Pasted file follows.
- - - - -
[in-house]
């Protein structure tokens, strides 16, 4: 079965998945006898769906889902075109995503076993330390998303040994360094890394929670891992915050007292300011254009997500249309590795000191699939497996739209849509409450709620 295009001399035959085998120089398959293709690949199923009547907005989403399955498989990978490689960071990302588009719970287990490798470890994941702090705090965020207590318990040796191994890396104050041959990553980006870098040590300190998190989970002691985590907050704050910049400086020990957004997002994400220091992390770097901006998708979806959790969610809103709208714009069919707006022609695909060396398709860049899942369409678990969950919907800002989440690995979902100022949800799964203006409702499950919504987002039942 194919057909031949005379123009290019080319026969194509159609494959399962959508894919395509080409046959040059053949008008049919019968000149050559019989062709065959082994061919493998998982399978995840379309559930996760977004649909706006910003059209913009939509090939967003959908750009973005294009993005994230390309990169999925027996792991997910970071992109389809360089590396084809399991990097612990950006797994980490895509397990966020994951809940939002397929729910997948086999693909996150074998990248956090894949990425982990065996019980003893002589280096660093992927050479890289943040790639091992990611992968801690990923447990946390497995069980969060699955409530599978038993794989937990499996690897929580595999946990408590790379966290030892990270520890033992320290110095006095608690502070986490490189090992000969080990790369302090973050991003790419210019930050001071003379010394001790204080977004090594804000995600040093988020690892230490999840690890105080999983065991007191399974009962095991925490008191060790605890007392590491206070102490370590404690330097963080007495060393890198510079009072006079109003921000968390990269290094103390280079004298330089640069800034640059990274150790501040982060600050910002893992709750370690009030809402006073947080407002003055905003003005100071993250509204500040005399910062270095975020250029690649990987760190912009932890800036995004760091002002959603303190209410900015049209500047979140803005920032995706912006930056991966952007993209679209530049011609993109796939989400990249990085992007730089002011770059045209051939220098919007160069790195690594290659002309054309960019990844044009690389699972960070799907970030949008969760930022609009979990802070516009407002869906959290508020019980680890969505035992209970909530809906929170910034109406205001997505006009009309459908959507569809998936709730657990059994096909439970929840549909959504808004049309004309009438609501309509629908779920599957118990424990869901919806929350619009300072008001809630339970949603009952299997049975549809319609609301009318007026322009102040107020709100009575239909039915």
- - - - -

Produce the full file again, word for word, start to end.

[in-house]
């Protein structure tokens, strides 16, 4: 079965998945006898769906889902075109995503076993330390998303040994360094890394929670891992915050007292300011254009997500249309590795000191699939497996739209849509409450709620 295009001399035959085998120089398959293709690949199923009547907005989403399955498989990978490689960071990302588009719970287990490798470890994941702090705090965020207590318990040796191994890396104050041959990553980006870098040590300190998190989970002691985590907050704050910049400086020990957004997002994400220091992390770097901006998708979806959790969610809103709208714009069919707006022609695909060396398709860049899942369409678990969950919907800002989440690995979902100022949800799964203006409702499950919504987002039942 194919057909031949005379123009290019080319026969194509159609494959399962959508894919395509080409046959040059053949008008049919019968000149050559019989062709065959082994061919493998998982399978995840379309559930996760977004649909706006910003059209913009939509090939967003959908750009973005294009993005994230390309990169999925027996792991997910970071992109389809360089590396084809399991990097612990950006797994980490895509397990966020994951809940939002397929729910997948086999693909996150074998990248956090894949990425982990065996019980003893002589280096660093992927050479890289943040790639091992990611992968801690990923447990946390497995069980969060699955409530599978038993794989937990499996690897929580595999946990408590790379966290030892990270520890033992320290110095006095608690502070986490490189090992000969080990790369302090973050991003790419210019930050001071003379010394001790204080977004090594804000995600040093988020690892230490999840690890105080999983065991007191399974009962095991925490008191060790605890007392590491206070102490370590404690330097963080007495060393890198510079009072006079109003921000968390990269290094103390280079004298330089640069800034640059990274150790501040982060600050910002893992709750370690009030809402006073947080407002003055905003003005100071993250509204500040005399910062270095975020250029690649990987760190912009932890800036995004760091002002959603303190209410900015049209500047979140803005920032995706912006930056991966952007993209679209530049011609993109796939989400990249990085992007730089002011770059045209051939220098919007160069790195690594290659002309054309960019990844044009690389699972960070799907970030949008969760930022609009979990802070516009407002869906959290508020019980680890969505035992209970909530809906929170910034109406205001997505006009009309459908959507569809998936709730657990059994096909439970929840549909959504808004049309004309009438609501309509629908779920599957118990424990869901919806929350619009300072008001809630339970949603009952299997049975549809319609609301009318007026322009102040107020709100009575239909039915």